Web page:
Here are some tips on how to keep yourself, your kids and your pets safe during a storm.
Hurricane season 2021: What do you put in your first-aid kit?
Stock your first-aid kit with these items and store it in a waterproof container:
• First-aid manual.
• Sterile adhesive bandages in assorted sizes.
• Sterile gauze pads and roller bandages in a variety of sizes.
• Hypoallergenic adhesive tape.
• Scissors and tweezers.
• Needle, for sewing and removing splinters.
• Bars of soap in their own plastic bags or waterproof containers.
• Moist towelettes.
• Antiseptic spray.
• Hydrogen peroxide.
• Rubbing alcohol.
• Petroleum jelly to relieve itching.
• Ointments for burns and cuts.
• Latex gloves.
• Aspirin, acetaminophen and antacid tablets.
• Ointments for babies’ teething
Hurricane season 2021: How do you prep food in a hurricane?
As hurricane season draws near, it’s time to check and double check your food and water supplies.
Keep the following in mind:
Hurricane food prep by the numbers
– 1 gallon water per person per day (don’t forget pets!). Don’t forget - Your tap water is still safe to drink, it’s only dicey after a power outage. Fill clean pitchers and water bottles now. Also, you can fill freezer bags with water and freeze them ahead of time. Just let them thaw in a water pitcher for clean drinking water.
– 3-7 days worth of food for each person (again - don’t forget pets! Cat parents - grab extra kitty litter).
Hurricane food safety by the numbers
– 4 hours: the amount of time a refrigerator will keep food cold.
– 24 hours: the amount of time a half-full freezer will hold its temperature.
– 48 hours: the amount of time a full freezer will hold its temperature.
– 40 degrees and below: the temperature a freezer item should still be at to be refrozen. If it still has ice crystals, it’s also safe.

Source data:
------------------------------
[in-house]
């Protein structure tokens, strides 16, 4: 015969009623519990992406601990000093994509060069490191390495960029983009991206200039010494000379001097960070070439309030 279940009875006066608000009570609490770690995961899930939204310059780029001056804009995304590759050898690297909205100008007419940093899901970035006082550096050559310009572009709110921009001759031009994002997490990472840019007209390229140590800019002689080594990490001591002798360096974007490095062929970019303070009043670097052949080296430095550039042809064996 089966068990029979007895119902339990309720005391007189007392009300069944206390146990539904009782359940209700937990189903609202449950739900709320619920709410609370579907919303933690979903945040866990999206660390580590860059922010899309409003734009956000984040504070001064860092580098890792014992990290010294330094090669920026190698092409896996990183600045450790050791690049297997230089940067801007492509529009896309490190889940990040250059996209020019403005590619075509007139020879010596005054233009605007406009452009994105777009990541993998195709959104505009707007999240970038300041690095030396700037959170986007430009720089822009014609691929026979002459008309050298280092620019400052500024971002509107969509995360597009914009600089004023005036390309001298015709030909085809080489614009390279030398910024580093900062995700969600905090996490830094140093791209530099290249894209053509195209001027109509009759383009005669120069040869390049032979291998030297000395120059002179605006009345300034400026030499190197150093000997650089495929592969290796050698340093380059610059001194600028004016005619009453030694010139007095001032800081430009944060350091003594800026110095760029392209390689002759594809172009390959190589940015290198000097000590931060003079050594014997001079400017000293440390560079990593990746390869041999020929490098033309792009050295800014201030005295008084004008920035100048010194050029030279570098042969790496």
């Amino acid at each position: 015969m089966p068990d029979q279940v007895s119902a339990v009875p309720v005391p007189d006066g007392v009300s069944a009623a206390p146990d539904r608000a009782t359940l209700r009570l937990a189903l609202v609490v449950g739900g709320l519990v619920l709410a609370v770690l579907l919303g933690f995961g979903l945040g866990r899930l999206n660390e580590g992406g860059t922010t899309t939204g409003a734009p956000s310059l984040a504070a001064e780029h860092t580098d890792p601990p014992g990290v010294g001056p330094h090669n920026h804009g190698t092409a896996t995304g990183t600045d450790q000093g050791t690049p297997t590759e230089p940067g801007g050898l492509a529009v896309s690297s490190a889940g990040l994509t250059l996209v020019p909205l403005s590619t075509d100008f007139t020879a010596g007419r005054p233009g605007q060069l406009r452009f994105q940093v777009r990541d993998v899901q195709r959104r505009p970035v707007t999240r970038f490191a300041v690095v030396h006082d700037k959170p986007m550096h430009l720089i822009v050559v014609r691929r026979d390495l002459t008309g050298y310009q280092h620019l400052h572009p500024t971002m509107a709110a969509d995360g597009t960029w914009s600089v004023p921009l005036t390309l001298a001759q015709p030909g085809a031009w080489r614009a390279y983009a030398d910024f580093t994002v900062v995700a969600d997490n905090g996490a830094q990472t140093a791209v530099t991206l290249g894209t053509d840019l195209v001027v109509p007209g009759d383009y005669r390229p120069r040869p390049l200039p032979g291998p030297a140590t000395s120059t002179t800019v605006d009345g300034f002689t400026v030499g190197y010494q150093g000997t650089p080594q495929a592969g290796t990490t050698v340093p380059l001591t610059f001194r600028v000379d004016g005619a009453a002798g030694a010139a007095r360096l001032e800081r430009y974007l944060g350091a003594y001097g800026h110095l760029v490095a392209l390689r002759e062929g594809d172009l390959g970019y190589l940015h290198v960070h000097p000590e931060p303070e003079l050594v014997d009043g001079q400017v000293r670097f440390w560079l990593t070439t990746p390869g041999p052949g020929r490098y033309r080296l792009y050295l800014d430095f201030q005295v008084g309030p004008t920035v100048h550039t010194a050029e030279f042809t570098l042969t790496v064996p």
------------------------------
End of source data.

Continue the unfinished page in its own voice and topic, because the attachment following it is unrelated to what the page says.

A few more food safety tips
– Don’t taste a food to determine if it’s gone bad. If you’re unsure of it, throw it out.
– Keep the refrigerator and freezer doors closed as much as possible.
Food items to store
– Tough-skinned fruits and vegetables: Citrus, carrots, apples, avocados, etc. Wash and dry them before the storm.
– Protein rich foods: Peanut butter, protein bars, unsalted nuts, trail mix, beans, etc.
– Smoked or dried meats and hard cheeses. (Nonperishable and goes well with a glass of wine!)
– Instant drinks: Shelf-stable milk, instant coffee and tea.
– Comfort foods: Cookies, hard candy, chips, crackers etc.
– Canned items: Meats, fruits (in juice), vegetables, soups, stews and chilis
– Condiments: You’re going to need them to spice up those canned vegetables! Snag some hot sauces, mustard, oil, and vinegar.
Gather and clean cooking tools
A manual can opener, appliance thermometer, pans or sheets that can be used on a grill, oven mitts, matches, cooking tools, grill fuel, moist towelettes, paper towels, gel fuel such as Sterno, a grill light or flashlight designated for cooking, pet food, paper plates and plastic utensils.
Post-storm grilling tips
– Never use a grill inside a house.
– Make sure your grill is a few feet from your home and far away from awning overhangs, plants, etc. Never leave it unattended - especially around small children or pets.
– Use only approved accelerant fuels for charcoal fires - NOT gasoline.
– Charcoal briquettes need about 48 hours to cool before they’re thrown out. Soak the charcoal in water before tossing.
Hurricane season 2021: What do you do with your kids during a hurricane?
To cut down on your child’s anxiety, not to mention the cries of “I’m bored,” we’ve compiled a list of things to prepare them for a hurricane and to keep them entertained.
Tell your children that a hurricane is a giant, rainy windstorm that requires a lot of preparation and precaution.
The more children know about the storm and safety procedures, the more confident they will be. But keep it simple; detailed information is useless if children can’t digest it.
Younger children may have trouble understanding the idea of a hurricane. Talk to them instead about its effects and that it could leave them without electricity.
Using a map, help older children name the states and cities where hurricanes are likely to strike. Have them mark where you live in the hurricane zone.
Ask children, whatever their age, to make a list of what they do during a typical day. Explain to them that those activities might change if a hurricane hits: School might close; they may not get to play outside; they may have to eat different foods.
Involve kids in preparations
It’s important for children to feel they are a part of the preparations. Allow children to help plan and pack safety kits, help check hurricane shutters and make preparations for their pets.